At budget hearings last week, SUNY Chancellor Nancy Zimpher resisted the apocalyptic rhetoric favored by faculty union representatives and, while recognizing the state’s fiscal crisis, asked the Legislature not to cut SUNY’s budget again — at least not so deeply. If Gov. Cuomo’s $362 million in proposed cuts are adopted, she pointed out, the public colleges and universities will have absorbed $1.5 billion in cuts over the last four years, about a third of their state funding.

Meanwhile, their ability to raise revenue themselves was constrained by the Legislature, which approved only one tuition increase during that time and then took much of the money for use outside the state university system. In light of all this, Zimpher’s main pitch last week, to establish a predictable, five-year tuition plan that would provide new revenue for schools and allow students and parents to prepare in advance for tuition increases, makes sense.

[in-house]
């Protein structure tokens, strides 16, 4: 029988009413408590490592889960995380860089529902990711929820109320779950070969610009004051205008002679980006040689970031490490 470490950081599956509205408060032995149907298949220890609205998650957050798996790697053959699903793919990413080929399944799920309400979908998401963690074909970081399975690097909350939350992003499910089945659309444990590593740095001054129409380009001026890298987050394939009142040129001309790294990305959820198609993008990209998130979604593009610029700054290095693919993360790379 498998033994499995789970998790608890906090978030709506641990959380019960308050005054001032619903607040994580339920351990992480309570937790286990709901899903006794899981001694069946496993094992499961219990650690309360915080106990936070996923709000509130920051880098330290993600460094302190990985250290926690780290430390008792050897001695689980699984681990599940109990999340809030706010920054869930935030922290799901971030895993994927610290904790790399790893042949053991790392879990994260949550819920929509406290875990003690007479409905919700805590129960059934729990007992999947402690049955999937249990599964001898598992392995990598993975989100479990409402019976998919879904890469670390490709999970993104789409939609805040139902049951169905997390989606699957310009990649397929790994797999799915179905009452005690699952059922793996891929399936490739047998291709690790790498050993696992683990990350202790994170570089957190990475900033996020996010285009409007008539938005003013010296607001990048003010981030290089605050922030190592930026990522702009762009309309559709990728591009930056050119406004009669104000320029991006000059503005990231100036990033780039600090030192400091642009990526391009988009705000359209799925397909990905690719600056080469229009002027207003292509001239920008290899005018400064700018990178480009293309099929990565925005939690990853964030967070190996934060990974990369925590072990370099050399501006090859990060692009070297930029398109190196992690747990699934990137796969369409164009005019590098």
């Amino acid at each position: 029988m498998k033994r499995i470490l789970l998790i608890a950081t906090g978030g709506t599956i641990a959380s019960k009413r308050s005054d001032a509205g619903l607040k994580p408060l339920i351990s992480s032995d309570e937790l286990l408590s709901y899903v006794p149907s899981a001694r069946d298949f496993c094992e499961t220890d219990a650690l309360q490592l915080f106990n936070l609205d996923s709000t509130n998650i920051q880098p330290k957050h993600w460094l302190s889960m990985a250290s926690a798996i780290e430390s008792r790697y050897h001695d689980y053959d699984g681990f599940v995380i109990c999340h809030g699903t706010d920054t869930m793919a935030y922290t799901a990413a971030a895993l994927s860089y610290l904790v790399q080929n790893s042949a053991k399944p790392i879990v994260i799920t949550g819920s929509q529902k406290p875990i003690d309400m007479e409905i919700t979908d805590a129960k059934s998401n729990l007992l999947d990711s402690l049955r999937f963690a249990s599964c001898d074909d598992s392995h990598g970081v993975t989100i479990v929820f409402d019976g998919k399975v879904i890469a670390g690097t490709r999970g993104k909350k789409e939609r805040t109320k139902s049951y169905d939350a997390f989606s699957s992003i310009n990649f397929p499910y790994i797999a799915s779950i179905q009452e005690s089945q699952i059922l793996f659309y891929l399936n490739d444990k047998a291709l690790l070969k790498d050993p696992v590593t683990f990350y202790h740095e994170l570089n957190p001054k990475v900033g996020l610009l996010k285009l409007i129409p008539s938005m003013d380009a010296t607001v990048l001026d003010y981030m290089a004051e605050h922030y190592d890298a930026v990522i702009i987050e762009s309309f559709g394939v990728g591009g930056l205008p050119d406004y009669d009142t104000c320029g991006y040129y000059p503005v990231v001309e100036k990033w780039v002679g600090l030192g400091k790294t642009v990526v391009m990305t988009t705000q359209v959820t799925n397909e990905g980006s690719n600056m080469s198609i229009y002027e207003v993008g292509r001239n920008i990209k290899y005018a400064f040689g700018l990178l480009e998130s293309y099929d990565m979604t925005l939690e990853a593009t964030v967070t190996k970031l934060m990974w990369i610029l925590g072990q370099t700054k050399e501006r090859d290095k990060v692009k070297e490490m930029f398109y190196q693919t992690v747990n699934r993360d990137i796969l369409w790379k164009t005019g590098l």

Full Story

Protect SUNY

Buffalo News Editorial
February 14, 2011

Predictable tuition increases would preserve programs, help students plan

Raise my tuition, please!

Who would ever have thought that college students would get upset with the governor for not increasing tuition? That's exactly what happened recently when a student delegation representing the state's 465,000 public college students got together.

The students are advocating what college campus presidents have urged over the past several years, and that is for modest, regular tuition increases at the State University of New York, as long as the extra money is used to fund the campuses and -- this is important -- not just go straight to Albany's coffers.

Those "sweeps," in which money intended for college campuses has been pilfered to bolster Albany's bottom line, have occurred more or less regularly, though perhaps never to such a maddening degree as two years ago. That was when lawmakers and the governor snatched the $620 tuition increase students had been forced to pay to help balance the state's budget.

 Full Story